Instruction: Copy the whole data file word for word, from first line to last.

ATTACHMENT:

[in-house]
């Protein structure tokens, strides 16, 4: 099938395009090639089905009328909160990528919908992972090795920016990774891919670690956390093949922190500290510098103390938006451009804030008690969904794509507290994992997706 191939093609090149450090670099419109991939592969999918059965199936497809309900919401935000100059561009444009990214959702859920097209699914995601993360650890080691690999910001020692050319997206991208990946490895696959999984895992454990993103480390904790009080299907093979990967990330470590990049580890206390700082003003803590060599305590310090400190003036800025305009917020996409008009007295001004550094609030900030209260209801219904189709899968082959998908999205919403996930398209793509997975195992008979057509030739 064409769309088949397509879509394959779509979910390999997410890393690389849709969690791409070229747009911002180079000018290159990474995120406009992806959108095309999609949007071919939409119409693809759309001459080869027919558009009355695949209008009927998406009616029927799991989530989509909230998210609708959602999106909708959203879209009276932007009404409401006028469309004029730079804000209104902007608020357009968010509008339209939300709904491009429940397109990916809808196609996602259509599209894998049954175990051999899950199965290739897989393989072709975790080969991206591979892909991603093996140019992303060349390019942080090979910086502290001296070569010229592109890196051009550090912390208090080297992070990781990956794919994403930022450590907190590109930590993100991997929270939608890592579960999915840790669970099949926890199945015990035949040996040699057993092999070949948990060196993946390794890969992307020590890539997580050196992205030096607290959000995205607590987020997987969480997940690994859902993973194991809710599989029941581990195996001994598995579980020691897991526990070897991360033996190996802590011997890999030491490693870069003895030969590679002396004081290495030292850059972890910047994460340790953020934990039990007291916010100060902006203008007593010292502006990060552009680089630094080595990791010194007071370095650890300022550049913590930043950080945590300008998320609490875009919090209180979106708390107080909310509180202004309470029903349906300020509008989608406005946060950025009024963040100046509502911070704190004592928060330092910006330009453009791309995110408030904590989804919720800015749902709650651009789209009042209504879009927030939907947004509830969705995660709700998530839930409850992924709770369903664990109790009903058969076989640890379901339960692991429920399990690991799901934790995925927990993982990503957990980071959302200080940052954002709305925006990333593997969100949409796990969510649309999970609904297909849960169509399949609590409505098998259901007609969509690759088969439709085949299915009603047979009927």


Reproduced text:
[in-house]
């Protein structure tokens, strides 16, 4: 099938395009090639089905009328909160990528919908992972090795920016990774891919670690956390093949922190500290510098103390938006451009804030008690969904794509507290994992997706 191939093609090149450090670099419109991939592969999918059965199936497809309900919401935000100059561009444009990214959702859920097209699914995601993360650890080691690999910001020692050319997206991208990946490895696959999984895992454990993103480390904790009080299907093979990967990330470590990049580890206390700082003003803590060599305590310090400190003036800025305009917020996409008009007295001004550094609030900030209260209801219904189709899968082959998908999205919403996930398209793509997975195992008979057509030739 064409769309088949397509879509394959779509979910390999997410890393690389849709969690791409070229747009911002180079000018290159990474995120406009992806959108095309999609949007071919939409119409693809759309001459080869027919558009009355695949209008009927998406009616029927799991989530989509909230998210609708959602999106909708959203879209009276932007009404409401006028469309004029730079804000209104902007608020357009968010509008339209939300709904491009429940397109990916809808196609996602259509599209894998049954175990051999899950199965290739897989393989072709975790080969991206591979892909991603093996140019992303060349390019942080090979910086502290001296070569010229592109890196051009550090912390208090080297992070990781990956794919994403930022450590907190590109930590993100991997929270939608890592579960999915840790669970099949926890199945015990035949040996040699057993092999070949948990060196993946390794890969992307020590890539997580050196992205030096607290959000995205607590987020997987969480997940690994859902993973194991809710599989029941581990195996001994598995579980020691897991526990070897991360033996190996802590011997890999030491490693870069003895030969590679002396004081290495030292850059972890910047994460340790953020934990039990007291916010100060902006203008007593010292502006990060552009680089630094080595990791010194007071370095650890300022550049913590930043950080945590300008998320609490875009919090209180979106708390107080909310509180202004309470029903349906300020509008989608406005946060950025009024963040100046509502911070704190004592928060330092910006330009453009791309995110408030904590989804919720800015749902709650651009789209009042209504879009927030939907947004509830969705995660709700998530839930409850992924709770369903664990109790009903058969076989640890379901339960692991429920399990690991799901934790995925927990993982990503957990980071959302200080940052954002709305925006990333593997969100949409796990969510649309999970609904297909849960169509399949609590409505098998259901007609969509690759088969439709085949299915009603047979009927």